The adequacy of PSM was assessed by standardized mean difference (SDM) of post-matching patients’ characteristics. Good balance is conventionally set at SMD < 0.10. Information on history of comorbidities (collected through hospitalization), previous exposure to the medications of interest, any hospital admissions, Drug Derived Complexity Index (DDCI) [21], and duration of diabetes were gathered as reported in Table 1. A sensitivity analysis was performed on subjects treated with insulin in the 12 months before entering study cohort (Additional file 1). Hospitalization and pharmacy prescriptions were collected according to the international classification of diseases, ninth revision, and Anatomic Therapeutic Chemical classification code, respectively (Additional file 2, Appendix).

All subjects were followed-up starting from the first prescription of GLP-1RA or SGLT-2i until the occurrence of one of the following outcomes: death from any cause, hospital admission (as primary diagnosis) for myocardial infarction (MI), stroke (both ischemic or hemorrhagic), heart failure (HF), and renal disease as primary diagnosis (patients with advanced renal disease). Clinical events were also considered as composite outcomes (MACE-3: all cause-death, non-fatal MI, non-fatal stroke; MACE-4: all cause-death, non-fatal MI, non-fatal stroke, unstable angina). Safety was evaluated by retrieving data regarding the occurrence of hospitalization, as primary diagnosis, for hypoglycemia, ketoacidosis, diabetic coma, amputations, acute renal failure, syncope, and fractures.

Statistical analysis

Descriptive statistic was reported as mean (± SD), number (%), or median (IQR). Outcomes were calculated as number of events and percentages and, the Cox proportional hazards regression model was used to estimate hazard ratio (HRs) with 95% confidence interval. Outcomes were analyzed by intention-to-treat (ITT) and stratified also according to pre-existing CV diseases (hospitalization for cardio-cerebrovascular disease or peripheral vascular disease in the five years before entering study cohort). Outcomes were adjusted for variables with a SDM ≥ 0.10. A further analysis was performed in a subgroup of subjects who were exposed to insulin in the 12-month period before entering study cohort and were excluded from the main analysis after PSM. In addition, a per protocol (PP) analysis was performed in patients who did not discontinue GLP-1RA or SGLT-2i (discontinuation was defined as no prescription for 7 months after the last refill).

Results

A total of 61,431‬ first users of GLP-1RA or SGLT-2i were identified between January 1, 2015, and December 31, 2019: 21,960‬ (35.7%) in the GLP-1RA cohort and 39,471‬ (64.2%) in the SGLT-2i cohort. After the PSM, 20,762 patients per cohort were included in the analysis. All variables considered in the PSM were well-balanced (all standardized differences were < 0.1) except for higher previous exposure to GLP-1RA in SGLT-2i first-users (Table 1).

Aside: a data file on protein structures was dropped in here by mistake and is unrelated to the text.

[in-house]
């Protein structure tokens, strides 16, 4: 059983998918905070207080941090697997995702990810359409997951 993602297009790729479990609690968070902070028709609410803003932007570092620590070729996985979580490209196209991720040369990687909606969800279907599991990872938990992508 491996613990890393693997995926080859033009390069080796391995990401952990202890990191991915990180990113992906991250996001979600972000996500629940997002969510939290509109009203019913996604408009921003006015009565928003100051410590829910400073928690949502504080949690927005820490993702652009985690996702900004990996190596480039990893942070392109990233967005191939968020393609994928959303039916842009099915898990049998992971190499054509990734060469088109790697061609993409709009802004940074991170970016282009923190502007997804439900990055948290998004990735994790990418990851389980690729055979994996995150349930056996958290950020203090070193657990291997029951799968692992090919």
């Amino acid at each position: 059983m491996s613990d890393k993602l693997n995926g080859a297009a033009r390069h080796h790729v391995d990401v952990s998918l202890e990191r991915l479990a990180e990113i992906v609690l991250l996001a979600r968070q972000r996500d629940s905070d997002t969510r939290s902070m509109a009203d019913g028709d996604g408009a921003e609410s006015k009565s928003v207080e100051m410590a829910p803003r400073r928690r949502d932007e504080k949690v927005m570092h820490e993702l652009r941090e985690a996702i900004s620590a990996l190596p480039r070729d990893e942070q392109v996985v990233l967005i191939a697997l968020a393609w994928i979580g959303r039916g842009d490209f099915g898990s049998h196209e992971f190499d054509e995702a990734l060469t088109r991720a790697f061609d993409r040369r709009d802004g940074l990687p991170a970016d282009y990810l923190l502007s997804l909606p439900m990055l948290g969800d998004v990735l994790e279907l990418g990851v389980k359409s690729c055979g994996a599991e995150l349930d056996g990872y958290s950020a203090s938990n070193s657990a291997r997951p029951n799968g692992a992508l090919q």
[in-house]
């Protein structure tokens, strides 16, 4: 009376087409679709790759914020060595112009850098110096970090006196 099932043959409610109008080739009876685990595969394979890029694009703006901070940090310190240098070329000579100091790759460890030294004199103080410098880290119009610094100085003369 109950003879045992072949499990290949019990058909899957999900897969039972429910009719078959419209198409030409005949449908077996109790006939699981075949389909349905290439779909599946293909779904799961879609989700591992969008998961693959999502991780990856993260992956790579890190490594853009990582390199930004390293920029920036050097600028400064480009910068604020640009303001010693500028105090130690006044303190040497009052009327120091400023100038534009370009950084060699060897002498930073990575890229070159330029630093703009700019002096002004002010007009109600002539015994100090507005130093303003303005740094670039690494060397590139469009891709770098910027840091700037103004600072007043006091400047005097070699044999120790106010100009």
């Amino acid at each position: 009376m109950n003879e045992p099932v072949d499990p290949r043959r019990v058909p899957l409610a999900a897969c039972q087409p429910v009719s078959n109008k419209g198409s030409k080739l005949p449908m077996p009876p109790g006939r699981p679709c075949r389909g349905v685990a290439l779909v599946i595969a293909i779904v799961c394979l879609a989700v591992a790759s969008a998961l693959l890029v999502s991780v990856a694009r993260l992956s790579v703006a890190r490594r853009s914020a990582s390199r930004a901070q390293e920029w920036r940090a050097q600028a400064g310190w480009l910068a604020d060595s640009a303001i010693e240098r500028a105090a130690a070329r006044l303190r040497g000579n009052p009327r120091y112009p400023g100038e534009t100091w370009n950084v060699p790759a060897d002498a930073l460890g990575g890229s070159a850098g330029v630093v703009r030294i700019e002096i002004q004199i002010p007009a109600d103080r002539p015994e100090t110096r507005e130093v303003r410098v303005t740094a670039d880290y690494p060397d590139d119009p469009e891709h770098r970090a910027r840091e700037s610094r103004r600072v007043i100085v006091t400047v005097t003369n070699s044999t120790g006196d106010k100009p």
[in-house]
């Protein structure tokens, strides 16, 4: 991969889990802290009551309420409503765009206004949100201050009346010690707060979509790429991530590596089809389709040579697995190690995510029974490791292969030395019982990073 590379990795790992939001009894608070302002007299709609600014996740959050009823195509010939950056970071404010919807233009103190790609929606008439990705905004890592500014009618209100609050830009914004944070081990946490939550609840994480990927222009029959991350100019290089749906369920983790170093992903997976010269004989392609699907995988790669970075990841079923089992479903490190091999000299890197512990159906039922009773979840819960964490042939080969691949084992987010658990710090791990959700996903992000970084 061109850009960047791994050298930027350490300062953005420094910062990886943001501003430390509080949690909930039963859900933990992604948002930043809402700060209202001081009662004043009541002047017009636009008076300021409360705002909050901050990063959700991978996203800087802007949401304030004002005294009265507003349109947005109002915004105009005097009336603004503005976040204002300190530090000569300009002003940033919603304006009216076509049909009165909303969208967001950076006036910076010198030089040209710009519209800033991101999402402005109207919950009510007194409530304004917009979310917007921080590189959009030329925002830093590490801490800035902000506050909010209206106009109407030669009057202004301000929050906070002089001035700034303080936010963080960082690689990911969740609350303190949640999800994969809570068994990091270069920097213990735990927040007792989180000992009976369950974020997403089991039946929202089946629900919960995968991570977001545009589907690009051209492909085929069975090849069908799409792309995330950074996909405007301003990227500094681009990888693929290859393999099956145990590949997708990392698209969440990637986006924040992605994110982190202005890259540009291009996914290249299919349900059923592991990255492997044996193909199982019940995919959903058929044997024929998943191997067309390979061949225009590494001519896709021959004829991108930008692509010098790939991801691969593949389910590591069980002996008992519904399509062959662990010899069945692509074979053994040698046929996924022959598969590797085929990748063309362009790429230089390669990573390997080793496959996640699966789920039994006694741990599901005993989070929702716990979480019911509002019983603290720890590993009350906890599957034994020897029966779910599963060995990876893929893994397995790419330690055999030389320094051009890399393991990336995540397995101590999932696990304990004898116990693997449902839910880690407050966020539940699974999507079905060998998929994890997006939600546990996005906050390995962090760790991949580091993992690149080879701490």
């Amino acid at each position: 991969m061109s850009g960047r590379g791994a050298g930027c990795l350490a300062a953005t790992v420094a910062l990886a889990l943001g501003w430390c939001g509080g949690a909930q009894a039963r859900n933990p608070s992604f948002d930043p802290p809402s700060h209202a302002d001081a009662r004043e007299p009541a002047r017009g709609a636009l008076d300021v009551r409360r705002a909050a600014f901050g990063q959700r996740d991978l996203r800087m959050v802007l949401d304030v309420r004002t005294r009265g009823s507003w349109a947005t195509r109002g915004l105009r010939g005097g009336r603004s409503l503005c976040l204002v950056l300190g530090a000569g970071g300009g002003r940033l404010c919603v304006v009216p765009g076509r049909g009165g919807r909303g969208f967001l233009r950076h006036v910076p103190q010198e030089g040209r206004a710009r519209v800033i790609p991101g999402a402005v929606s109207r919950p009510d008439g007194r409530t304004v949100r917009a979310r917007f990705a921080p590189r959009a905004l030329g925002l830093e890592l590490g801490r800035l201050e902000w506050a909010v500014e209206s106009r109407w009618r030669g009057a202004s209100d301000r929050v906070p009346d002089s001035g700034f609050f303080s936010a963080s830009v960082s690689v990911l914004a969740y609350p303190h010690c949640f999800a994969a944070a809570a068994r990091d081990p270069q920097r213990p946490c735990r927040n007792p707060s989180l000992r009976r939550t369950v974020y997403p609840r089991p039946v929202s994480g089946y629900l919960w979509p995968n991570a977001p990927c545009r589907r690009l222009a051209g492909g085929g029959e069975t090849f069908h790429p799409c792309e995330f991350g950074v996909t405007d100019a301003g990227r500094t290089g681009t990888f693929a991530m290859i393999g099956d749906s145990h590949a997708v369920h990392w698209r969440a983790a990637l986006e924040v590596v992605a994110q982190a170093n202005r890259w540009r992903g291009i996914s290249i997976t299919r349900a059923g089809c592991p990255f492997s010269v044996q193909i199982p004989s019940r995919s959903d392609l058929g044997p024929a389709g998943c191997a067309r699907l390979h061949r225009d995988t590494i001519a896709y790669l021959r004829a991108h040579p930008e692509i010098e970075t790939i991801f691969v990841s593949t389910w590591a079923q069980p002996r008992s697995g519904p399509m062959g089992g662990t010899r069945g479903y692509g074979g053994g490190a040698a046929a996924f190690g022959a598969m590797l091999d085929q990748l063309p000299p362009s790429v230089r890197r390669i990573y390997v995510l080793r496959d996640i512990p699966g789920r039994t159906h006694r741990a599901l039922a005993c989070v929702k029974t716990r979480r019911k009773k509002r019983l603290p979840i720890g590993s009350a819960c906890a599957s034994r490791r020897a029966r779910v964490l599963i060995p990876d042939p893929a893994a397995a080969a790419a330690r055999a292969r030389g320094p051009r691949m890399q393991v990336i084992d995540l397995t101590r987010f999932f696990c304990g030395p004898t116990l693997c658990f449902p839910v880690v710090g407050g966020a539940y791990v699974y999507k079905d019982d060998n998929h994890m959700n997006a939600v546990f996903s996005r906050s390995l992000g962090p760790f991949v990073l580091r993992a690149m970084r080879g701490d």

The mean follow-up time was similar for both cohorts (2.78 ± 1.30 years for the GLP-1RA cohort and 2.77 ± 1.37 years for the SGLT-2i cohort). The ITT analysis showed a significant risk reduction for non-fatal MI (HR 0.77; CI 95% 0.66–0.90), MACE-3 (HR 0.91; CI 95% 0.84–0.98), and MACE-4 (HR 0.92; CI 95% 0.86–0.99) in GLP-1RA vs. SGLT-2i first-users (Fig. 1). No difference was observed in the risk of hospitalization for HF and stroke between the two cohorts. A lower prevalence of being hospitalized for renal disease was observed in SGLT-2i first-users as compared to GLP-1RA first-users (0.1% vs. 0.3%). Notably, the risk reduction in death, MACE-3, MACE-4, and MI was evident in the subgroup of subjects without previous CV diseases as opposed to those with a previous hospitalization for CV diseases (Fig. 2A, B).

Fig. 1
figure 1

Number of events and hazard ratio (CI 95%), for death and clinical outcomes in matched populations according treatment status (ITT analysis). GLP-1RA Glucagon-like peptide-1 receptor agonists, SGLT-2i Sodium glucose transporter-2 inhibitors, MACE-3 All cause death, non-fatal myocardial infarction, non-fatal stroke, MACE-4 All-cause death, non-fatal myocardial infarction, non-fatal stroke, unstable angina

Fig. 2
figure 2

A Number of events and hazard ratio (CI 95%), for death and clinical outcomes in matched populations without previous cardiovascular disease according to treatment status. B Number of events and hazard ratio (CI 95%), for death and clinical outcomes in matched populations with previous cardiovascular disease according to treatment status. GLP-1RA glucagon-like peptide-1 receptor agonists, SGLT-2i sodium glucose transporter-2 inhibitors, MACE-3 all cause death, non-fatal myocardial infarction, non-fatal stroke, MACE-4 all-cause death, non-fatal myocardial infarction, non-fatal stroke, unstable angina

We also carried out a PP analysis in 58.1% GLP-1RA and 55.2% SGLT-2i first-users who remained adherent to treatment (Table 2). A similar trend in the risk reduction of MACE-4, as in the ITT analysis, was observed, and a statistically significant risk reduction was seen for MI (HR 0.70, 95% CI 0.57–0.85) and MACE-3 (HR 0.88, 95% CI 0.79–0.98) in the GLP-1RA cohort compared to the SGLT-2i cohort. As in the ITT analysis, GLP-1RA initiators were at higher risk of hospitalization for renal disease compared to SGLT-2i (HR 2.23, CI 95% 1.48–3.43).

Table 2 Number of events and hazard ratio (CI 95%), for death and clinical outcomes in matched populations according to treatment status (PP analysis)

A subgroup of subjects treated with insulin in the 12-month period before entering study cohort, likely reflecting individuals with an advanced disease, was also computed after PSM (N = 5,529 in both cohorts; Additional file 1: Table S1). In this subgroup, after adjustment for the variables whose standardized differences were > 10%, including age, duration of diabetes, renal disease, and DDCI-Index, point estimates for the risk of MACE-3, MACE-4, MI and stroke favored new users of GLP-1RA versus SGLT-2i although this difference was not statistically significant (Additional file 1: Table S2).

During follow-up, the incidence of serious adverse events was relatively low in each group (i.e., less than 1%). Fractures (GLP-1 RA 1.16%; SGLT-2i 1.17%) and syncope (GLP-1 RA 0.34%; SGLT-2i 0.35%) were more frequently registered in both cohorts (Table 3).